Next time you are commiserating over the high cost of medical care, be sure to think of Renee Ellmers. The 2nd district congresswoman is celebrating her efforts to help kill a bill that would have removed a costly federal mandate from the pharmaceutical industry — all in the name of “saving” some jobs in Lee County.
The House had been considering a bill to kill a mandate requiring those paper inserts that go along with each and every one of your prescriptions when you pick them up at the pharmacy. Somebody has to pay to print those things up. Usually its the drug companies or the pharmacies. And the cost gets passed along — of course — to the consumer.
The Challenge Printing Company of Sanford’s business model is heavily dependent on printing those paper inserts that accompany prescriptions. The company employs 200 people right in the heart of Ellmers’ district. Company leaders suggested publicly that, if the legislation passed, they would have to close their Sanford plant and layoff all of those employees. Local politicos hollered and moaned about the bill, but at least one local leader exercised some common sense:
[…] Lee County Economic Development Corporation Interim Director Crystal Morphis said she recently met with Challenge Printing officials and urged EDC Board members to contact their federal representatives.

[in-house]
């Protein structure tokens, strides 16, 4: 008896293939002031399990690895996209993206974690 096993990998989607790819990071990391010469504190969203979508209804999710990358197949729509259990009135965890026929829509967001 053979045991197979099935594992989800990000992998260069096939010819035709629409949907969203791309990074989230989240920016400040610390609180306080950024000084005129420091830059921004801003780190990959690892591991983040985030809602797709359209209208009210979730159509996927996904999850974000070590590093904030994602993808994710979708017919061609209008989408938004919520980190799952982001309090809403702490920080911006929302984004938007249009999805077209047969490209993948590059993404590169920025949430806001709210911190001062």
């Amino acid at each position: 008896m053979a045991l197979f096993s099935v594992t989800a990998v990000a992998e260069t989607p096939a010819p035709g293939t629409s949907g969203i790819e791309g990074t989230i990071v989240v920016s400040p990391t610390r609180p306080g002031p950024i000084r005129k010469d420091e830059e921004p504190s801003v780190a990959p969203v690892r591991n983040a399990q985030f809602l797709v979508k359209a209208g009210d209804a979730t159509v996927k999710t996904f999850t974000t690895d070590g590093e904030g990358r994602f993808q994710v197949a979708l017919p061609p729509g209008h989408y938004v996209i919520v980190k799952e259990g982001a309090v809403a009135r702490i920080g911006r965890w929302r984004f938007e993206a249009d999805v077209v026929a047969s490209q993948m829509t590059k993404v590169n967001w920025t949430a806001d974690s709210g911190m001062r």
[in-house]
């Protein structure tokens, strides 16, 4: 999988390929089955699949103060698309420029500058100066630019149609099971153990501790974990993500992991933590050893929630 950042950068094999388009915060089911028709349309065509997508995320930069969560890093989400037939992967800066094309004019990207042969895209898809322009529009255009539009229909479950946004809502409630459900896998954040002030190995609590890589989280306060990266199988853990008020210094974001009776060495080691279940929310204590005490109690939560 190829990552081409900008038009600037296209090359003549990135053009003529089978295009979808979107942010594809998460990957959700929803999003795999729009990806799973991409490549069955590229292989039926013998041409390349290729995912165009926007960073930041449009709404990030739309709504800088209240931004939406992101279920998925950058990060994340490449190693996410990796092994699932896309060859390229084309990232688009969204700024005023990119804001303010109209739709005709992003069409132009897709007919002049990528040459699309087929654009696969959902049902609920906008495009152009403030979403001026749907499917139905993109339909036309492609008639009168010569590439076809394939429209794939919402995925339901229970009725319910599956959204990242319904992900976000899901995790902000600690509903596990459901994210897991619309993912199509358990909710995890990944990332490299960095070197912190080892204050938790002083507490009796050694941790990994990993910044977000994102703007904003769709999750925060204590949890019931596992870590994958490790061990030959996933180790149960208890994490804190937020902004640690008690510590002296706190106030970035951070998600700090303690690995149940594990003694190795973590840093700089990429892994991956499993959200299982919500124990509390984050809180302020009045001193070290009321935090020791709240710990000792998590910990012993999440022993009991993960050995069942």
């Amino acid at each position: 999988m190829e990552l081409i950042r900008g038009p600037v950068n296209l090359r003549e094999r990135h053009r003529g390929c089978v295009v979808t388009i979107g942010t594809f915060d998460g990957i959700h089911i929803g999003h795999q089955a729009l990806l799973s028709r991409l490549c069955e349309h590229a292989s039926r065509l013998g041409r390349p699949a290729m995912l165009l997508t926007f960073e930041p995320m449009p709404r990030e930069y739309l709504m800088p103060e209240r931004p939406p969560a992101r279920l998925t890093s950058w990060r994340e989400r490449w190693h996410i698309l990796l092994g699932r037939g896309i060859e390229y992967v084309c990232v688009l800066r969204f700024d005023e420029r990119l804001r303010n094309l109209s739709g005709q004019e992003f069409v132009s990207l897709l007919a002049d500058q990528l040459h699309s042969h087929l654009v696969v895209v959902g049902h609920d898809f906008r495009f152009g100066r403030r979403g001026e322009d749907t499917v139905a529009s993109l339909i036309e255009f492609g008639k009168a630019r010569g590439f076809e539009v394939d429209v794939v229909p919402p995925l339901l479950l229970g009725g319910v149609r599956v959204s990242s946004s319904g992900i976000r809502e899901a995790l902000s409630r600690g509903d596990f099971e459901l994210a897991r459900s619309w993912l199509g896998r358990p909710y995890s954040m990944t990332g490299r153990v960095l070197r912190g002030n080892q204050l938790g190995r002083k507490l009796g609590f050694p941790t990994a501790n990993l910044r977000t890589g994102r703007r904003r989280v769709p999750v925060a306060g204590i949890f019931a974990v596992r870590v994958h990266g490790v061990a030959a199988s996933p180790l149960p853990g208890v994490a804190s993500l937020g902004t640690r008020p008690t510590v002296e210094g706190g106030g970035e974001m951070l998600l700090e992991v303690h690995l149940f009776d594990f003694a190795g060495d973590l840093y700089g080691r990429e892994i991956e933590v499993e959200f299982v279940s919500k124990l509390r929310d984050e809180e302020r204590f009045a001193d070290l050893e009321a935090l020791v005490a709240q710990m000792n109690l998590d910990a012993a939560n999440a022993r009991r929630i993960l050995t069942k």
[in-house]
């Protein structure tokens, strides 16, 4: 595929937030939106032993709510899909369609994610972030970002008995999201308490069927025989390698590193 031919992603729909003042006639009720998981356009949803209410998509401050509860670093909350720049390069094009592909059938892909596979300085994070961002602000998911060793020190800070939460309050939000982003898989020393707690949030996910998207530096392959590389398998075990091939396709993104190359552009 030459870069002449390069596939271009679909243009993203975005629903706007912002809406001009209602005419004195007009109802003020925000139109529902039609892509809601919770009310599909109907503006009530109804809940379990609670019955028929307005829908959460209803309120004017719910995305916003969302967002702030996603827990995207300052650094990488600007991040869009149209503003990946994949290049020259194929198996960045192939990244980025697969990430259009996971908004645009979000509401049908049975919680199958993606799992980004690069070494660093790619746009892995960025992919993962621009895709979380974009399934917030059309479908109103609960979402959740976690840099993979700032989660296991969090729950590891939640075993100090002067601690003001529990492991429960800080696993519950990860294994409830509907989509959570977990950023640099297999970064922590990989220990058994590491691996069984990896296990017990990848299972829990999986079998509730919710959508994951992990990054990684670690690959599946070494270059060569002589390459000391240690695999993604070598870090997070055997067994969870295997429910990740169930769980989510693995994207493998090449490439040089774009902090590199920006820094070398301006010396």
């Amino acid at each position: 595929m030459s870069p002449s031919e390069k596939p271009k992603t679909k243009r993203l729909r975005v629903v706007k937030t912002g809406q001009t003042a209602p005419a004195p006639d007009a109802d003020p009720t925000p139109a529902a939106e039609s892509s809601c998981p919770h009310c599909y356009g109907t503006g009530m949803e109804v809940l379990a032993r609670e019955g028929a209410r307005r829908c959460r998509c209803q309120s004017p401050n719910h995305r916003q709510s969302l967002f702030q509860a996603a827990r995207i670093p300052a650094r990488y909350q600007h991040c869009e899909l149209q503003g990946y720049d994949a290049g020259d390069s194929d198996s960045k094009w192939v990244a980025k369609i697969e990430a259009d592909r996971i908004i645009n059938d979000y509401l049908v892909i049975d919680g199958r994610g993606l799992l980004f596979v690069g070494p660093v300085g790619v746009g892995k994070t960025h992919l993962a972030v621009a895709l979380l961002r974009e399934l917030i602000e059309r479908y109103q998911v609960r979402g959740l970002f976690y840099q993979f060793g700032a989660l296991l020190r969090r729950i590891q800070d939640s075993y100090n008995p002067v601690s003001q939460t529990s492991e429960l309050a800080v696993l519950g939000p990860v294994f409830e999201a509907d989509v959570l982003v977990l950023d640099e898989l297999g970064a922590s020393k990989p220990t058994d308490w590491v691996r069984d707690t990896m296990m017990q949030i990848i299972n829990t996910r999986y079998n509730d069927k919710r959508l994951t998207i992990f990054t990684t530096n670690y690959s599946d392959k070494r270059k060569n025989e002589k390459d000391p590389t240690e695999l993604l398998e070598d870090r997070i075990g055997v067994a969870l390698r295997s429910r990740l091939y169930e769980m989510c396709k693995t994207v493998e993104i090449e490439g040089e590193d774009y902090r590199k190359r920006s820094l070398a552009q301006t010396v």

“The EDC did meet with Challenge Printing about House Bill 1919 and how it would effect their company,” she said. “[If the bill passes] it will negatively impact their business significantly. The EDC asked its members to reach out to the federal delegation to show support for Challenge Printing.”
Several members asked questions about the proposed federal law, she said, and at least one person said they felt the legislation was a good bill.
Lee County Commissioner Jim Womack said he’s consulted with pharmacists, medical care providers and at least one federal legislator who all said it was a good bill that eliminated unnecessary federal regulation.
“We support all of our local businesses,” Womack said, “and we want to see them thrive.”
However, he said, he couldn’t advocate against a bill if it eliminates unnecessary federal regulation and bureaucracy.
“As much as I want to see Challenge Printing survive and do well, I am not against the principle of ending unnecessary federal regulations,” Womack said. […]
Crony capitalism. Fascism. Socialism. Those are some of the terms that come to my mind when I think of this kind of arrangement. We’ve got a company whose very survival depends on a federal mandate. The government is making people purchase Challenge’s product. That requirement is adding cost to a system that is already overwhelmed with regulation and costs. We had a solution here that could have shaved some cost from health care delivery.
It’s not government’s job to “create” busy work or employment. Plain and simple. THIS development in Lee County is nothing to celebrate.